An amendment to a late 2007 Spanish law could mean countrywide regulation of online gambling as early as this spring.
In December 2007, the Spanish Congress passed Law 56/2007 on Measures to Promote the Information Society. A section in the law required the federal government to develop regulations for online gambling, Xavier Munoz of the Spanish law firm Legal Link told IGamingNews Tuesday.
However, no timeline was established by that law and, in the last year, the government has been lax in its obligation. Recently, Spain's Partido Popular -- the Parliament's second largest and most conservative party -- introduced a resolution putting pressure on the ruling Socialist Workers' Party to issue the regulations, giving them a deadline of three months.
"This resolution is saying 'Let's put some dates on this,' " Mr. Munoz said.
The 2007 law outlined several principles under which remote gambling would be regulated in Spain, he said.
First and foremost, the law establishes that the regulation of online gambling will be administered at the federal level, rather than having the 17 autonomous regions regulating the activity individually, Mr. Munoz said.
In late 2008, several regions were discussing their options for regulating online gambling, but as another Spanish gaming lawyer, Santiago Asensi of Asensi Abogados, told IGamingNews in November: "To regulate online gambling in the communities, in my opinion, does not make sense taking into account that Spain is going to pass legislation to regulate online gaming at the state level within the next (one to two) years."
Next, as outlined in Law 56/2007, the regulations must be promulgated in accordance with European Union law, according to a report provided by Mr. Munoz.
The Spanish Congress calls on the federal government to strictly adhere to European Community laws, like the free movement of services, for which a number of member states have been scrutinized or even brought to court for violating.
Furthermore, while following European Community principles, the Spanish government must establish a system of authorization, or licensure, Mr. Munoz said.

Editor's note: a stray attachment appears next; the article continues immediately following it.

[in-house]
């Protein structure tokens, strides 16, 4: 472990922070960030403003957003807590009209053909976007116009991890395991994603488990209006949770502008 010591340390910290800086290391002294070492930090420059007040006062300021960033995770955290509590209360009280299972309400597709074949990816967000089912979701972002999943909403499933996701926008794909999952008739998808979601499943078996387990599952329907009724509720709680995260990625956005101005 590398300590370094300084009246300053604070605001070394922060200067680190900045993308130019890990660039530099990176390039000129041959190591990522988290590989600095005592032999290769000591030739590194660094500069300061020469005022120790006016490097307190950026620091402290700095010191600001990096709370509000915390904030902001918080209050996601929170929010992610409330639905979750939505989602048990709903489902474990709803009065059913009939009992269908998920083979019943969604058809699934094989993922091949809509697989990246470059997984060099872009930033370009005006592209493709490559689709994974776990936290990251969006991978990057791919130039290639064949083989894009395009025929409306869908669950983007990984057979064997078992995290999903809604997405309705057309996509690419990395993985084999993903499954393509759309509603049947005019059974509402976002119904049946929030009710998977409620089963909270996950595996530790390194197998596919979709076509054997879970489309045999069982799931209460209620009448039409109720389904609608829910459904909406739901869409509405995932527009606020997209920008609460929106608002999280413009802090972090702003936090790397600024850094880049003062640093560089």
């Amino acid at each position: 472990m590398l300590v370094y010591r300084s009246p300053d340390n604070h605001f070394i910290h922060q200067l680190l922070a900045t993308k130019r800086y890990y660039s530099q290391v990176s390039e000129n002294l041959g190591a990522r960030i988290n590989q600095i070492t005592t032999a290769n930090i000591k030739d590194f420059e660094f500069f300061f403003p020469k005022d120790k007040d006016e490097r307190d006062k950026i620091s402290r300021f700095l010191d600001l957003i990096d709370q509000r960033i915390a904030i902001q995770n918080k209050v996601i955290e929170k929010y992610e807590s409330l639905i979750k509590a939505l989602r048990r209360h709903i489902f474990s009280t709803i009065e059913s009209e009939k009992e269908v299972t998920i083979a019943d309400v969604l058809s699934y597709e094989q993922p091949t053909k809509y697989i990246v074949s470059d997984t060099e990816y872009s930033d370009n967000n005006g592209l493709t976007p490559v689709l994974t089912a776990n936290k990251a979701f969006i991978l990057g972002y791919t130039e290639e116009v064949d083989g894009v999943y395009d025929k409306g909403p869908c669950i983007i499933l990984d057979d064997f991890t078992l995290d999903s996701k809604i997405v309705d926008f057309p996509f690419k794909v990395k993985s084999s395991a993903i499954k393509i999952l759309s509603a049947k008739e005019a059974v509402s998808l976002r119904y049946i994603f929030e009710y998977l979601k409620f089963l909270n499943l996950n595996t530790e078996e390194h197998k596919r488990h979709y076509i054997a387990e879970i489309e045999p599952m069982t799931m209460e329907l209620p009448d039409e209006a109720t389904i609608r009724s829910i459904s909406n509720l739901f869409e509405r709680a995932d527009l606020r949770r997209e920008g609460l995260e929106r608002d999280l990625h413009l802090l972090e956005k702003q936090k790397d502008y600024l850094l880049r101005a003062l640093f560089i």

Once that system is in place, companies not bearing a Spanish license will not be able to operate in the country, regardless of whether they are licensed in their country of origin or not, Mr. Munoz's report stated.
In addition, advertising by unlicensed operators will be strictly forbidden, a tax distribution system among the state and the 17 autonomous regions must be established and the regulations must comply with data- and minor-protection requirements.
Mr. Munoz said it is unclear yet exactly which activities will be allowed under the new regulations. But that is because at a June 2008 meeting of gambling regulators from the 17 autonomous regions and the state government, Loterias y Apuestas del Estado -- Spain's state-owned lottery provider -- agreed to take charge of drafting the regulations and have them finished by October 2008. Loterias y Apuestas, however, has failed to produce anything so far.
"They are the ones in charge, but they in fact don't want it (state regulated gambling)," Mr. Munoz said. "They aren't drafting the law, and everyone else is complaining, saying maybe somebody else should do it because the monopoly is not really interested."
is the senior staff writer at IGamingNews. She lives in St. Louis, Mo.